Photo: Alexander Turner.
Sketch survey by Alberto Johnsson, Daniel Nitsche and Alexander Turner.

Reflection by Arthur Masure and Toby Pullen

Survey by Arthur Masure and Toby Pullen.

The Summer Workshop group was tasked to observe—to perceive as if for the first time—the voids within the Shatwell Farm landscape. Through the precise realisation of a singular, continuous drawing, the succession of choices made during the five-day process lead to our perception of ‘infinite luminous nuances'[1] in the territory in which we worked: through the act of observation, the elements we thought we ‘knew’ at first glance to be ordinary, banal, and everyday, took on meaning, a meaning expressed in— and understood through—each drawing that we made.

Photo: Herve Laurendeau.

We decided to emphasise the theme of the territorial void as the ‘negative’ space between the buildings in the area of highest density of the farm, and thus what we perceived to be its centre. In this central ‘void’, we established a point of origin—a point zero—where four concrete slabs meet to form a cross. From here, we made measurements of distances and angles were made to varying reference points with a piece of string; the reference points positioned on building edges and landmarks breaking the intersection between horizontal and vertical planes: ground and building. Returning to point zero each time, the understanding of the site grew with each drawn line, first in our sketchbooks, and then quickly moving onto the final paper.

Photo: Toby Pullen.
Photo: Toby Pullen.

Drafting these reference points onto paper produced a matrix of control points in plan, from which further measurements could be taken on site. As the drawing developed, the density of linework intensified within the space between buildings whilst building forms became empty space; as such demonstrating a focus on void rather than volume. Whilst idiosyncrasies in this process existed, such as defining where void becomes building in instances where the ground plane continues between uncovered to covered space, these were resolved through careful attention to lineweight and type.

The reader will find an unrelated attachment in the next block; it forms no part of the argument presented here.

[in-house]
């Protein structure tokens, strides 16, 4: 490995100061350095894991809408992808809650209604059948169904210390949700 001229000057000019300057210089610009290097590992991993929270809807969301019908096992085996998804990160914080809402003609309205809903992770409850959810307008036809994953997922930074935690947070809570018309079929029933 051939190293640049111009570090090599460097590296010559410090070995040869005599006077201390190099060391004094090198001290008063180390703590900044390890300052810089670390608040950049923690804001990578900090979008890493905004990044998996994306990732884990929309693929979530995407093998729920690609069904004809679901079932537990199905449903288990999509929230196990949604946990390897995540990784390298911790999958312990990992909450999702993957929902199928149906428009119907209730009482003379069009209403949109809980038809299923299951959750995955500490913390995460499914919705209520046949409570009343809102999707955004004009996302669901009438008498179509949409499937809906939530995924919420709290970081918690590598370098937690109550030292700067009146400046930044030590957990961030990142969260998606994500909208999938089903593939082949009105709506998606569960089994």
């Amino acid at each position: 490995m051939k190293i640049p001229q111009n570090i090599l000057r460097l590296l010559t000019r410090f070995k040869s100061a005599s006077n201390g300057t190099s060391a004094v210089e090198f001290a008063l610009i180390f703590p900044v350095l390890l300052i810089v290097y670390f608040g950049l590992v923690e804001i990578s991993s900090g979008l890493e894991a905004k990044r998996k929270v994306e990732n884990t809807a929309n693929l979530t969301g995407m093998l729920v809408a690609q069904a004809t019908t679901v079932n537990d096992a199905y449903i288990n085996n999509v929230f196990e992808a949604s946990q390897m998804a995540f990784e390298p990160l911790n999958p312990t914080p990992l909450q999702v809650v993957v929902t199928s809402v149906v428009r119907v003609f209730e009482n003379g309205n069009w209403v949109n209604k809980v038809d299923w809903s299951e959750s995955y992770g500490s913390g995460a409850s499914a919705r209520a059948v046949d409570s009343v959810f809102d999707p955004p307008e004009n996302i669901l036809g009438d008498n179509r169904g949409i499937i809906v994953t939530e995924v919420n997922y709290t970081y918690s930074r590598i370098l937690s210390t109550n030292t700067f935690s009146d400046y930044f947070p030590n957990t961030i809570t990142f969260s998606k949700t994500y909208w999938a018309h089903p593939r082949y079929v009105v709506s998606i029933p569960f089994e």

Ground levels were measured through an ad hoc laser, string and wooden board instrument, which allowed for two sections and elevations to be added to the drawing, intersecting the planar linework with further layers of information. As the information grew, voids—including manholes and openings—were emphasised through intentional lineweight variations. Whilst the drawing began as a plan, the elevations and sections provided additional necessary information about the expression of the void’s bounding ‘walls’. 

Photo: Herve Laurendeau.
Photo: Toby Pullen.

The drawing was exposed to the site for five days, and the paper therefore expresses a history of the site through marks left behind by insects, bird droppings, rain drops, and wind, all adding a poetic texture to the drawing itself. Graphite fingerprints around the perimeter form a reminder of the drawing’s scale when viewed digitally. As the weather changed and our interest in particular areas and measurements progressed, we made a series of ad hoc trestle table arrangements. The fluidity this gave allowed for the accommodation of changing weather conditions and the inhabiting of specific areas of interest. Occupying the Gowan Shed, with a stove fire on a rainy day, was particularly memorable!

Collaborating as a pair brought together varying perspectives and experiences. The drawing is the result of a fluid process, with two pairs of collaborating hands developing from faint draughting lines into the confident, expressive lines of void. Through a pragmatic approach, the drawing’s resultant aesthetics were only a product of the act of observation, of gathering precise information through inhabiting the site. In this way, the drawing is an expression of the site’s territorial and built nuances, perceived over a week-long observational process. As a product of observation, the drawing could never be deemed finished, with no clear boundary or limitation.

  1. Fabio Cruz Prieto, De La Observación (Viña del Mar: biblioteca Constel de la EAD PUCV, 1993). Translated from French by the Authors.

Participants in the ENAC Summer Workshop

EPFL students: Mageline Duquesne, Adrien Signoret, Leo (Zhang Quan Ng), Arthur Masure, Tom Kobayashi, Alberto Johnsson, Daniel Nitsche, Alexis de Aragao, Myriam Daiz, Alice Dareys, Hervé Laurendeau.

UK Team: Alexander Turner, Toby Pullen, Ruben Giannini, Lance Soleta, Natalie Hase, Owen Neve.

Teaching Team: Patricia Guaita, architect and Lecturer, EPFL, Switzerland; Raffael Baur, architect and external Lecturer EPFL, Switzerland.

Invited expert: Manuel Montenegro, architect.

Photo: Tom Kobayashi.